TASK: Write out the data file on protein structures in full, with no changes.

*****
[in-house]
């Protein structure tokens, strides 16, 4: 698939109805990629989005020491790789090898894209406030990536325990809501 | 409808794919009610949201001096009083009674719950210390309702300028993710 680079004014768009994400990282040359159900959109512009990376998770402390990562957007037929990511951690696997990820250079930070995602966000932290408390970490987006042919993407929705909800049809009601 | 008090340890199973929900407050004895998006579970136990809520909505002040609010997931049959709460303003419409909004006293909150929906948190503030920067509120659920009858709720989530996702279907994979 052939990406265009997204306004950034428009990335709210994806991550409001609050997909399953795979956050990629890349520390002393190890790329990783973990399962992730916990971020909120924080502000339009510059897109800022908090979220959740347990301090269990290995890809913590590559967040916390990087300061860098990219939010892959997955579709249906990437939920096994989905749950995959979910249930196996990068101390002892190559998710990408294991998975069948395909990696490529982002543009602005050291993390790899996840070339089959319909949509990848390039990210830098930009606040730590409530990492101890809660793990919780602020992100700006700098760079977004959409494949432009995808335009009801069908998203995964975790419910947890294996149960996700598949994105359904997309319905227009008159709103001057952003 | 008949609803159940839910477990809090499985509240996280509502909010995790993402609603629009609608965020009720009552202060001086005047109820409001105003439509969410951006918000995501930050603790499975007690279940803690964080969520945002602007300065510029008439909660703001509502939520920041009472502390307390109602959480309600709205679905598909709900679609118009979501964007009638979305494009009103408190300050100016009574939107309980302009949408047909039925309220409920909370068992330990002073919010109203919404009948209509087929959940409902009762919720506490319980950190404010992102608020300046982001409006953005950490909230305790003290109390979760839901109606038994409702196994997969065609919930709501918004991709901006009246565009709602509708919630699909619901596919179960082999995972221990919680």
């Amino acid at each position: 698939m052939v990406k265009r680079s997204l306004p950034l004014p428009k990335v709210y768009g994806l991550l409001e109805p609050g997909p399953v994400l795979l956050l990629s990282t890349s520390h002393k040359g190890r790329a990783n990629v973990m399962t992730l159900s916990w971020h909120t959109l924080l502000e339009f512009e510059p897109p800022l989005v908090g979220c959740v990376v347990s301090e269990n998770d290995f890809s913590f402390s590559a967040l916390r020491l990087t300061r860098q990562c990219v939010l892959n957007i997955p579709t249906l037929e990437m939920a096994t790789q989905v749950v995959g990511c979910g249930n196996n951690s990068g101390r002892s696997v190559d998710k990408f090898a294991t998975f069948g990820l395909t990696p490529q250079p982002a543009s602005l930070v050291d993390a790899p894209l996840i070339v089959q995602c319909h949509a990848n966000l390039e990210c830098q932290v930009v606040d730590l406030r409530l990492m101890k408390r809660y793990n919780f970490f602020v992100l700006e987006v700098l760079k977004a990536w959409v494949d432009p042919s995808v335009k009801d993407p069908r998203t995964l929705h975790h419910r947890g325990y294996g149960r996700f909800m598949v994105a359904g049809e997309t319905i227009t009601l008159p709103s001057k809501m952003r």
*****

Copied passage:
[in-house]
């Protein structure tokens, strides 16, 4: 698939109805990629989005020491790789090898894209406030990536325990809501 | 409808794919009610949201001096009083009674719950210390309702300028993710 680079004014768009994400990282040359159900959109512009990376998770402390990562957007037929990511951690696997990820250079930070995602966000932290408390970490987006042919993407929705909800049809009601 | 008090340890199973929900407050004895998006579970136990809520909505002040609010997931049959709460303003419409909004006293909150929906948190503030920067509120659920009858709720989530996702279907994979 052939990406265009997204306004950034428009990335709210994806991550409001609050997909399953795979956050990629890349520390002393190890790329990783973990399962992730916990971020909120924080502000339009510059897109800022908090979220959740347990301090269990290995890809913590590559967040916390990087300061860098990219939010892959997955579709249906990437939920096994989905749950995959979910249930196996990068101390002892190559998710990408294991998975069948395909990696490529982002543009602005050291993390790899996840070339089959319909949509990848390039990210830098930009606040730590409530990492101890809660793990919780602020992100700006700098760079977004959409494949432009995808335009009801069908998203995964975790419910947890294996149960996700598949994105359904997309319905227009008159709103001057952003 | 008949609803159940839910477990809090499985509240996280509502909010995790993402609603629009609608965020009720009552202060001086005047109820409001105003439509969410951006918000995501930050603790499975007690279940803690964080969520945002602007300065510029008439909660703001509502939520920041009472502390307390109602959480309600709205679905598909709900679609118009979501964007009638979305494009009103408190300050100016009574939107309980302009949408047909039925309220409920909370068992330990002073919010109203919404009948209509087929959940409902009762919720506490319980950190404010992102608020300046982001409006953005950490909230305790003290109390979760839901109606038994409702196994997969065609919930709501918004991709901006009246565009709602509708919630699909619901596919179960082999995972221990919680």
């Amino acid at each position: 698939m052939v990406k265009r680079s997204l306004p950034l004014p428009k990335v709210y768009g994806l991550l409001e109805p609050g997909p399953v994400l795979l956050l990629s990282t890349s520390h002393k040359g190890r790329a990783n990629v973990m399962t992730l159900s916990w971020h909120t959109l924080l502000e339009f512009e510059p897109p800022l989005v908090g979220c959740v990376v347990s301090e269990n998770d290995f890809s913590f402390s590559a967040l916390r020491l990087t300061r860098q990562c990219v939010l892959n957007i997955p579709t249906l037929e990437m939920a096994t790789q989905v749950v995959g990511c979910g249930n196996n951690s990068g101390r002892s696997v190559d998710k990408f090898a294991t998975f069948g990820l395909t990696p490529q250079p982002a543009s602005l930070v050291d993390a790899p894209l996840i070339v089959q995602c319909h949509a990848n966000l390039e990210c830098q932290v930009v606040d730590l406030r409530l990492m101890k408390r809660y793990n919780f970490f602020v992100l700006e987006v700098l760079k977004a990536w959409v494949d432009p042919s995808v335009k009801d993407p069908r998203t995964l929705h975790h419910r947890g325990y294996g149960r996700f909800m598949v994105a359904g049809e997309t319905i227009t009601l008159p709103s001057k809501m952003r």